This sculpture, Tattooed Woman (c.1965), looks as though it would weigh a ton. Besides the obvious—the sheer mass of a carving this size—I am intrigued by the intangible meanings this figure carries. All the lived experiences that make her who she is. In Inuktitut I would call her silatujuq—wise, talented, rational, intuitive and an expert in all things. The sculpture depicts a woman in her amauti, which she would have handcrafted with knowledge passed down to her from her mother and likely her grandmother. Her piercing eyes tell a story of where she’s been and what she has gone through. Tunniit are visible on her cheeks, and she wears them proudly.
There is a term used in Inuktitut for the large, fluffy snowflakes that slowly fall from the sky that I never understood until now: arnangualijuq. That term roughly translates into snowflakes falling in the shape of a woman. It’s ironic how a carving made of stone reminds me of those snowflakes gracefully falling from the sky.
Johnny Inukpuk, RCA, was a sculptor from Inukjuak, Nunavik, QC, whose carvings gained popularity in the 1950s. During this time, Inukjuak would have been at a turning point. Traditionally Inuit did not settle in one place; they moved with the herds and seasons. My mother was born in the ’50s, just outside of what is now known as Kangirsuk. My great-great-grandmother, Nunaruaq, was initially from Inukjuak and travelled across Nunavik to finally settle in Kangirsuk. I was surprised to learn that she was Johnny Inukpuk’s aunt; it all makes sense now that I would have picked this piece to write about. Inukpuk’s Tattooed Woman feels familiar to me.
Tunniit, or traditional Inuit face tattoos, and kakiniit, tattoos located elsewhere on the body, were not prevalent in the 1950s. Once worn with pride—symbolizing a coming of age, protection from the sun goddess, beauty, accomplishments, recognition for loved ones in the afterlife and more—kakiniit and tunniit vanished with the arrival of Europeans and the introduction of Catholicism in the early 1900s. Whole generations were colonized and molded to idolize European ideas and beauty norms.
I see strength, perseverance, pain and trauma in the perfectly imperfect eyes of this woman. In those same eyes, I see love, acceptance, knowledge and patience. I know a woman who had to take charge of the household when her husband and the other men went out to find the next meal, often for days or weeks at a time—a true matriarch. An arnaq who saw heartbreak, famine, relocations and the only way of life that she has always known vanish and change before her eyes.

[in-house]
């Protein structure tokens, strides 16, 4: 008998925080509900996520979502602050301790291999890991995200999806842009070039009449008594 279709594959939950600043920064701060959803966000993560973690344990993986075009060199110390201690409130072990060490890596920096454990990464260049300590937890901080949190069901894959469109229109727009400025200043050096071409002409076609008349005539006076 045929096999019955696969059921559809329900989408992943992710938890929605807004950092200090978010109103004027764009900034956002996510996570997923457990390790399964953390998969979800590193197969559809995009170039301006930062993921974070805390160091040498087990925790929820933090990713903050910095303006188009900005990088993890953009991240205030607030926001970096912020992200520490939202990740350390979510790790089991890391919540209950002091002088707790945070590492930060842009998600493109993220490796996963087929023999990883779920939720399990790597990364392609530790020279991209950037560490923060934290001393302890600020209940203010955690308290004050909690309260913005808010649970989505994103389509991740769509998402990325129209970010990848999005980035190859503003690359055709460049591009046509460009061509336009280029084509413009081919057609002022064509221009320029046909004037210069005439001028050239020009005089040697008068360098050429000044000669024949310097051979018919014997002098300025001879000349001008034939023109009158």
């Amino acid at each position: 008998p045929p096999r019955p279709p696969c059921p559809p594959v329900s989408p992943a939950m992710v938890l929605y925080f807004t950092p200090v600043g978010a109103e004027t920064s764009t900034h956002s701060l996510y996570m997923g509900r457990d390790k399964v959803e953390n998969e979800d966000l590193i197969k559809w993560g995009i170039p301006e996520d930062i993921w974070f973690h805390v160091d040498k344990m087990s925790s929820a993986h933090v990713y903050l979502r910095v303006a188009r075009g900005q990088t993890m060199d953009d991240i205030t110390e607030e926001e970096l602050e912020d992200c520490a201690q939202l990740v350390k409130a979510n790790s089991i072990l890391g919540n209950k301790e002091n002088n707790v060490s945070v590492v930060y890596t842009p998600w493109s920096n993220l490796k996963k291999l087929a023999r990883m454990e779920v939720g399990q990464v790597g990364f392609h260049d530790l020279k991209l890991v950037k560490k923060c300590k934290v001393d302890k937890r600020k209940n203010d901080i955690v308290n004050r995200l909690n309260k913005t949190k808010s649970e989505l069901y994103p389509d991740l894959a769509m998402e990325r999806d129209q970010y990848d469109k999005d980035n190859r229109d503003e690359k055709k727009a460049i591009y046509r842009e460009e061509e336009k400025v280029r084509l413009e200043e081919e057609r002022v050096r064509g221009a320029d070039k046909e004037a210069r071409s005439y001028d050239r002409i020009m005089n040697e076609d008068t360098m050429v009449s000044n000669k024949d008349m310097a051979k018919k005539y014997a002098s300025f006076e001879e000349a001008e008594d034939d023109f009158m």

Inukpuk was known for melting vinyl records when making the pupils in his later works of art  and I imagine what songs might be embedded into her eyes. Perhaps music from Elvis, Johnny Cash or Frank Sinatra are playing on repeat inside her mind. I want to think that the process of melting those records transformed the sound vibrations from the loud ‘50s rock and roll music to beats from Inukpuk’s surroundings—the serene sounds of the Nuna embedded in her mind.
Having worked with steatite myself, I can visualize the process from start to finish. Inukpuk would have likely sourced the stone from somewhere near Inukjuak. Once he found the right piece, he would chipped away at it with a chisel and other tools until he had the desired shape. Next comes the sanding—so much sanding. I can almost smell it, almost feel the powdery dust left behind. Last but not least comes the buffing to make the piece shine once again. Inukpuk transformed a giant piece of rock into this beautiful, detailed and realistic version of the women of Nunavik, the women that raised me, the woman I am today.
 “Johnny Inukpuk,” Nunavik Art Alive, Inuit Art Foundation, accessed September 2021, http://art.avataq.qc.ca/artists/profile/johnny-inukpuk
This series was made possible with the generous support of the TD Ready Commitment.